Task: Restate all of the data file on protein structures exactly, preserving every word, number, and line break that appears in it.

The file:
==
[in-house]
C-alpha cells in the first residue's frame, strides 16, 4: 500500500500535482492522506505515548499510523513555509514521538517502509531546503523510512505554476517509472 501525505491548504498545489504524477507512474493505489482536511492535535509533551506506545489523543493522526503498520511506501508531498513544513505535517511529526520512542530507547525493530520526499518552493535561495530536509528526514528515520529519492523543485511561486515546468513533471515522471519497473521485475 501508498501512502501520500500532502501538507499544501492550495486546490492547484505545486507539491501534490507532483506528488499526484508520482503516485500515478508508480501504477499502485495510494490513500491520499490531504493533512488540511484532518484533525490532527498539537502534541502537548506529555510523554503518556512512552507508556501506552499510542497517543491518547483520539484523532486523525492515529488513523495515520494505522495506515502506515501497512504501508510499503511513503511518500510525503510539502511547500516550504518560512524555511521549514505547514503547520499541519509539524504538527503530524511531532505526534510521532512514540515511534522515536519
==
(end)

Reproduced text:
[in-house]
C-alpha cells in the first residue's frame, strides 16, 4: 500500500500535482492522506505515548499510523513555509514521538517502509531546503523510512505554476517509472 501525505491548504498545489504524477507512474493505489482536511492535535509533551506506545489523543493522526503498520511506501508531498513544513505535517511529526520512542530507547525493530520526499518552493535561495530536509528526514528515520529519492523543485511561486515546468513533471515522471519497473521485475 501508498501512502501520500500532502501538507499544501492550495486546490492547484505545486507539491501534490507532483506528488499526484508520482503516485500515478508508480501504477499502485495510494490513500491520499490531504493533512488540511484532518484533525490532527498539537502534541502537548506529555510523554503518556512512552507508556501506552499510542497517543491518547483520539484523532486523525492515529488513523495515520494505522495506515502506515501497512504501508510499503511513503511518500510525503510539502511547500516550504518560512524555511521549514505547514503547520499541519509539524504538527503530524511531532505526534510521532512514540515511534522515536519